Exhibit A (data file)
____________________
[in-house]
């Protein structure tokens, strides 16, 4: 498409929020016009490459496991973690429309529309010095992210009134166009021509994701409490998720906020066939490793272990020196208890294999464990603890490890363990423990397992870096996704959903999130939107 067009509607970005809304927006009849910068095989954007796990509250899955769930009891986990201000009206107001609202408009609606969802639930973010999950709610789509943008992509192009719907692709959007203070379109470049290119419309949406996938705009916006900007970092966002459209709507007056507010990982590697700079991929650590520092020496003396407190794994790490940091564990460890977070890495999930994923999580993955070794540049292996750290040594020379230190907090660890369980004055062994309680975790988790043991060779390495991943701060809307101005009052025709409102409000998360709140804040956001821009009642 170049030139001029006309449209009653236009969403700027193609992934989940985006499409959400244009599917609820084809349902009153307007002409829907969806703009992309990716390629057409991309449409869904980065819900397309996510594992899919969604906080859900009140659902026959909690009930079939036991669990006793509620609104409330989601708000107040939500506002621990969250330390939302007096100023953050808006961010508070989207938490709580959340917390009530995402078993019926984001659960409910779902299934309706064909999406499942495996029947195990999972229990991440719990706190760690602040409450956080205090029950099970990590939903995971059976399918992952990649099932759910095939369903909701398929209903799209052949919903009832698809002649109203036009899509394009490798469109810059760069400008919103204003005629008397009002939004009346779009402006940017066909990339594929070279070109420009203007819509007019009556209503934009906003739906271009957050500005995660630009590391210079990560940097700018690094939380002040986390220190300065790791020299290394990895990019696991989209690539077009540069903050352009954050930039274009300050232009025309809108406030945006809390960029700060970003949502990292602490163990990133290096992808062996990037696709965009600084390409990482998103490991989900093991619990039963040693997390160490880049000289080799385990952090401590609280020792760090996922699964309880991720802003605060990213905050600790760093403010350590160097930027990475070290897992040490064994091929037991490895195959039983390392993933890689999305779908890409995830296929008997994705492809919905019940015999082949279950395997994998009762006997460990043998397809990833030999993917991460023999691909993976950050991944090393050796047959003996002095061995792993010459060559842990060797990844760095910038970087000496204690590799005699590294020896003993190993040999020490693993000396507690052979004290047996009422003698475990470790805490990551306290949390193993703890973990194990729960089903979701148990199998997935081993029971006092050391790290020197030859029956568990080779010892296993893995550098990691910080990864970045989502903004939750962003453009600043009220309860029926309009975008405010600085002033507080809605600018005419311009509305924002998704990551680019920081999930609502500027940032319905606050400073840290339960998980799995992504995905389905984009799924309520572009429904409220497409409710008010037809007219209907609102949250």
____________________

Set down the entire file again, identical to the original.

[in-house]
């Protein structure tokens, strides 16, 4: 498409929020016009490459496991973690429309529309010095992210009134166009021509994701409490998720906020066939490793272990020196208890294999464990603890490890363990423990397992870096996704959903999130939107 067009509607970005809304927006009849910068095989954007796990509250899955769930009891986990201000009206107001609202408009609606969802639930973010999950709610789509943008992509192009719907692709959007203070379109470049290119419309949406996938705009916006900007970092966002459209709507007056507010990982590697700079991929650590520092020496003396407190794994790490940091564990460890977070890495999930994923999580993955070794540049292996750290040594020379230190907090660890369980004055062994309680975790988790043991060779390495991943701060809307101005009052025709409102409000998360709140804040956001821009009642 170049030139001029006309449209009653236009969403700027193609992934989940985006499409959400244009599917609820084809349902009153307007002409829907969806703009992309990716390629057409991309449409869904980065819900397309996510594992899919969604906080859900009140659902026959909690009930079939036991669990006793509620609104409330989601708000107040939500506002621990969250330390939302007096100023953050808006961010508070989207938490709580959340917390009530995402078993019926984001659960409910779902299934309706064909999406499942495996029947195990999972229990991440719990706190760690602040409450956080205090029950099970990590939903995971059976399918992952990649099932759910095939369903909701398929209903799209052949919903009832698809002649109203036009899509394009490798469109810059760069400008919103204003005629008397009002939004009346779009402006940017066909990339594929070279070109420009203007819509007019009556209503934009906003739906271009957050500005995660630009590391210079990560940097700018690094939380002040986390220190300065790791020299290394990895990019696991989209690539077009540069903050352009954050930039274009300050232009025309809108406030945006809390960029700060970003949502990292602490163990990133290096992808062996990037696709965009600084390409990482998103490991989900093991619990039963040693997390160490880049000289080799385990952090401590609280020792760090996922699964309880991720802003605060990213905050600790760093403010350590160097930027990475070290897992040490064994091929037991490895195959039983390392993933890689999305779908890409995830296929008997994705492809919905019940015999082949279950395997994998009762006997460990043998397809990833030999993917991460023999691909993976950050991944090393050796047959003996002095061995792993010459060559842990060797990844760095910038970087000496204690590799005699590294020896003993190993040999020490693993000396507690052979004290047996009422003698475990470790805490990551306290949390193993703890973990194990729960089903979701148990199998997935081993029971006092050391790290020197030859029956568990080779010892296993893995550098990691910080990864970045989502903004939750962003453009600043009220309860029926309009975008405010600085002033507080809605600018005419311009509305924002998704990551680019920081999930609502500027940032319905606050400073840290339960998980799995992504995905389905984009799924309520572009429904409220497409409710008010037809007219209907609102949250």